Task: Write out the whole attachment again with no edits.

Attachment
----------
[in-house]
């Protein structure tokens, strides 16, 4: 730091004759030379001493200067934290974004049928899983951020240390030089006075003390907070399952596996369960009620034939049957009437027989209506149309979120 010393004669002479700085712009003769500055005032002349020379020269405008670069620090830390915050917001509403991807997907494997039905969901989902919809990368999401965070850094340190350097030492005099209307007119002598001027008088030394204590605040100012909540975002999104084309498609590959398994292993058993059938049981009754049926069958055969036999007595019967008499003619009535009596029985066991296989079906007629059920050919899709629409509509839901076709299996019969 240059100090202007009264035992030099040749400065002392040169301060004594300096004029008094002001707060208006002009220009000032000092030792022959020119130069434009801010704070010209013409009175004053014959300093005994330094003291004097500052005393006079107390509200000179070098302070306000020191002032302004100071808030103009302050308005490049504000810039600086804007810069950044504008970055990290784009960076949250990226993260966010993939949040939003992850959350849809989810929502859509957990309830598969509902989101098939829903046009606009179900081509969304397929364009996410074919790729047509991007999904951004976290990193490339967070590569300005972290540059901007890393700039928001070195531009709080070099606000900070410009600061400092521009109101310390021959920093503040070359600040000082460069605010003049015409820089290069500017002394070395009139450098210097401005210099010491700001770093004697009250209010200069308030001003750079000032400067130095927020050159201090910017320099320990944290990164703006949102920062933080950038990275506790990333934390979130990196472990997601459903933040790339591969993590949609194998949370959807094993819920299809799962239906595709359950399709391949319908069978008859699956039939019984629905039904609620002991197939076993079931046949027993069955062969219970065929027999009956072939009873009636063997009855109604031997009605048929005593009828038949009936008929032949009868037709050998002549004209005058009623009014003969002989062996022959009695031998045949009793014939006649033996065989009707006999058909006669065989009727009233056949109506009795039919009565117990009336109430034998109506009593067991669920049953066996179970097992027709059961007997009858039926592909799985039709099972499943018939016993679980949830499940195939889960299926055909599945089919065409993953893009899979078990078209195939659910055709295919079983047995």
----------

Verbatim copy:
[in-house]
């Protein structure tokens, strides 16, 4: 730091004759030379001493200067934290974004049928899983951020240390030089006075003390907070399952596996369960009620034939049957009437027989209506149309979120 010393004669002479700085712009003769500055005032002349020379020269405008670069620090830390915050917001509403991807997907494997039905969901989902919809990368999401965070850094340190350097030492005099209307007119002598001027008088030394204590605040100012909540975002999104084309498609590959398994292993058993059938049981009754049926069958055969036999007595019967008499003619009535009596029985066991296989079906007629059920050919899709629409509509839901076709299996019969 240059100090202007009264035992030099040749400065002392040169301060004594300096004029008094002001707060208006002009220009000032000092030792022959020119130069434009801010704070010209013409009175004053014959300093005994330094003291004097500052005393006079107390509200000179070098302070306000020191002032302004100071808030103009302050308005490049504000810039600086804007810069950044504008970055990290784009960076949250990226993260966010993939949040939003992850959350849809989810929502859509957990309830598969509902989101098939829903046009606009179900081509969304397929364009996410074919790729047509991007999904951004976290990193490339967070590569300005972290540059901007890393700039928001070195531009709080070099606000900070410009600061400092521009109101310390021959920093503040070359600040000082460069605010003049015409820089290069500017002394070395009139450098210097401005210099010491700001770093004697009250209010200069308030001003750079000032400067130095927020050159201090910017320099320990944290990164703006949102920062933080950038990275506790990333934390979130990196472990997601459903933040790339591969993590949609194998949370959807094993819920299809799962239906595709359950399709391949319908069978008859699956039939019984629905039904609620002991197939076993079931046949027993069955062969219970065929027999009956072939009873009636063997009855109604031997009605048929005593009828038949009936008929032949009868037709050998002549004209005058009623009014003969002989062996022959009695031998045949009793014939006649033996065989009707006999058909006669065989009727009233056949109506009795039919009565117990009336109430034998109506009593067991669920049953066996179970097992027709059961007997009858039926592909799985039709099972499943018939016993679980949830499940195939889960299926055909599945089919065409993953893009899979078990078209195939659910055709295919079983047995």